The American Academy of Neurology’s virtual meeting is shaping up to be a fascinating amalgam of basic science and clinical research with topics running the full gamut of clinical care from holistic to traditional medicine.
For those who just want the CliffsNotes, I highly suggest the Neurology Year-in-Review plenary session on April 22nd, where we will have updates from experts in pediatrics, movement, epilepsy, headache, stroke and diversity.
This conference, historically, has felt very much like going on vacation. In-person experiences in the past have included art, wine, playing with gadgets, and all sorts of fun; one year we even had a trip to Universal Studios! So keeping all of those fond memories in mind, I hope you can see why I am more excited than ever for the virtual version. This will truly be a conference for the ages! This year’s virtual experience will include a comedy show with Jim Gaffigan, a magic show, a talent show, cooking demos, and a mixologist.
Although for most, the most exciting experience may be the keynote address on April 17th featuring NINDS director Dr. Walter Koroshetz and America’s most famous doctor, Dr. Anthony Fauci. The plenary session on COVID-19's impact on the nervous system will also highlight several other leading physicians, focusing on the hot topics of vaccine response, acute illness, long term consequences, and healthcare disparities.
Speaking of health care equity, I am looking forward to learning about how health care disparities affect populations from Dr Sharon Lewis and Dr. Alejandro Vargas on April 20th. Dr. Reena Thomas will be presenting Factors That Perpetuate Disparities in Academic Neurology: A path forward.
The population is aging but is not necessarily getting healthier. I am excited to hear the session on the Neurology of Obesity on April 18th. As an admitted nerd at heart, April 19th’s History of Neurology session will be on my must-attend list. On April 21st, there will be some excellent science around neuro-prognostication in cardiac arrest, a challenging yet important tool for all clinicians to be proficient in.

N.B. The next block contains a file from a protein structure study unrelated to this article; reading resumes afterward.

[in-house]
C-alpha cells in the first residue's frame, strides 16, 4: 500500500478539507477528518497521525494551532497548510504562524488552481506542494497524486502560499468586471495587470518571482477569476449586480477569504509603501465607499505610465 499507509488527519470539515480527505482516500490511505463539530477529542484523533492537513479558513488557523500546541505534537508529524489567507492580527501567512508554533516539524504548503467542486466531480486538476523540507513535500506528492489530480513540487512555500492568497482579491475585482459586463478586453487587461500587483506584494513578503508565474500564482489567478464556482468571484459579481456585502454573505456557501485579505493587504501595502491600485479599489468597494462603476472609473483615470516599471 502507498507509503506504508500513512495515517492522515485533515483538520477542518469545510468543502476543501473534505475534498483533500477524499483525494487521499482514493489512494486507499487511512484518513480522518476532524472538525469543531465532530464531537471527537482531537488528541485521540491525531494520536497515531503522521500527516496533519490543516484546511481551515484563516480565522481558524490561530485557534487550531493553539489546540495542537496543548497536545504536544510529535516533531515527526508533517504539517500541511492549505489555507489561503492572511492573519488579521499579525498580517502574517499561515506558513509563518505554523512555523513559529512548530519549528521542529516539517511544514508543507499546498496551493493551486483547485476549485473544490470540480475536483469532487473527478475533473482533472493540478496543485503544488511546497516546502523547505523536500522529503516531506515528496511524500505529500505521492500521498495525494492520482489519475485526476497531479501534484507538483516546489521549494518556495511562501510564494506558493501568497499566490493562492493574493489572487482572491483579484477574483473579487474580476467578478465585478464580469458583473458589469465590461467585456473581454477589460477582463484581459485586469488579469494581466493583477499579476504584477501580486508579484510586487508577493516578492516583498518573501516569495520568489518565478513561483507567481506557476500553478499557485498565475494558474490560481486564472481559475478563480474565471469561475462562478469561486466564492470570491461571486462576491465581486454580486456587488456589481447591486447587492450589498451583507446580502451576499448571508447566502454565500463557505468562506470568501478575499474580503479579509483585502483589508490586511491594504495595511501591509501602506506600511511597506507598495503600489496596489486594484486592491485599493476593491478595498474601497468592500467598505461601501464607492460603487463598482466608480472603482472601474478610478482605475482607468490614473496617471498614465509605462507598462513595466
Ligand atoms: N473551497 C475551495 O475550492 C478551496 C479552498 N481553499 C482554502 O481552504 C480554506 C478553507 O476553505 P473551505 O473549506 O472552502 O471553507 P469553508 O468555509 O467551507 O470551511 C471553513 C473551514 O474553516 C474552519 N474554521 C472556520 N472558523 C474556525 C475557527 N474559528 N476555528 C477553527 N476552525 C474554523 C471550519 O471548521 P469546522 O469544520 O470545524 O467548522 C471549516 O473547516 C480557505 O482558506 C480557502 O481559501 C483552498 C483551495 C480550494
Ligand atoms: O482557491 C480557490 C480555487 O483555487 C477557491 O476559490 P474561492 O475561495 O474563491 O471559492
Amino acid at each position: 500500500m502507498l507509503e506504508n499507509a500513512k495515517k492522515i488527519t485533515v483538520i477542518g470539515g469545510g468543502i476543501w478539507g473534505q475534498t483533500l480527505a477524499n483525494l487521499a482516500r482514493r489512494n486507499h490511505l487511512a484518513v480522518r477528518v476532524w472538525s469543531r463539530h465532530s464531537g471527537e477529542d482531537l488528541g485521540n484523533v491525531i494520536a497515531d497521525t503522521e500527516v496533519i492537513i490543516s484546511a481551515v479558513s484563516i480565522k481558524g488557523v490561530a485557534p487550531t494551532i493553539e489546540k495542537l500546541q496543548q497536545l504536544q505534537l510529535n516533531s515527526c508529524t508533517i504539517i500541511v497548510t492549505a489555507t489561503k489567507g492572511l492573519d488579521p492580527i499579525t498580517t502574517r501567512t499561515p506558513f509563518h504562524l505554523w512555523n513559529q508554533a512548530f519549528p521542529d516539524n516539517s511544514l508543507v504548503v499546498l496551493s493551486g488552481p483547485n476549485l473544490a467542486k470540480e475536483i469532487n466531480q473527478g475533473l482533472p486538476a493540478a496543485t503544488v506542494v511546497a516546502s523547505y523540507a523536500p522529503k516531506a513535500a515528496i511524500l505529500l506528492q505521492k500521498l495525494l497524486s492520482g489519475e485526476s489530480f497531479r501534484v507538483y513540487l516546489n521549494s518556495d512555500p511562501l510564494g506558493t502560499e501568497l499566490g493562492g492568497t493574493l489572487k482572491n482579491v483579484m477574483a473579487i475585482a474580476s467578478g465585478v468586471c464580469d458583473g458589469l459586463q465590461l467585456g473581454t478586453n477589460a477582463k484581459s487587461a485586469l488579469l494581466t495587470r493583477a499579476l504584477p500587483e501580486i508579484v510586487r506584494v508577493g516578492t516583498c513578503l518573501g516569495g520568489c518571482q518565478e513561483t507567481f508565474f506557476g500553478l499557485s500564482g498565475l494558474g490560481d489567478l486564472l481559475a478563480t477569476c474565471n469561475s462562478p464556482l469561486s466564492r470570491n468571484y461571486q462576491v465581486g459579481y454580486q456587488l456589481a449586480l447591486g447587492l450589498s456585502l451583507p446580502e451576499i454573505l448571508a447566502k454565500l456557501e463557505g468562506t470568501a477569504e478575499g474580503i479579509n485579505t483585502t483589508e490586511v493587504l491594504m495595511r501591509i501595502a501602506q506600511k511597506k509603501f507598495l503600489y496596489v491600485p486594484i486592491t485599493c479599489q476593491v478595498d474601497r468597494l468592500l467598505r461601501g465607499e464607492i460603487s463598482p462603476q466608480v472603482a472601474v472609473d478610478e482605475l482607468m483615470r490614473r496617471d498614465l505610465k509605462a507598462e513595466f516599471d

Many abstracts will be presented and it may take a while to get through them, but I’m particularly interested in Dr. Miller, et al’s oral presentation on History of Psychiatric Disease inversely correlates with age of onset in Alzheimer’s disease on April 20th, Dr. Charleston’s poster on Identifying and Understanding Microaggressions among Michigan Medicine African American Faculty members, and Dr. Johanna Morton’s Best practices in telestroke.
Sounds like a lot, right? Trust me, this isn’t even the tip of the iceberg. Speaking of ice, the first American woman-led Everest expedition captain, Alison Levine is going to inspire everyone with the importance of leading in a highly impactful way. We are all struggling during this unprecedented time so her talk will surely give some great tips on endurance and preservation.
Lastly, I would be remiss not to plug my own presentation with Dr. Amy Guzik which promises to be a spirited and exciting debate, sure to dazzle and impress even the most discerning Oxford-style fans of debate. Clinicians should be on the lookout for our talk because they will learn how telemedicine is not a foreign concept and learn how best to leverage this platform now and in the future as it is embraced throughout the entire continuum of care.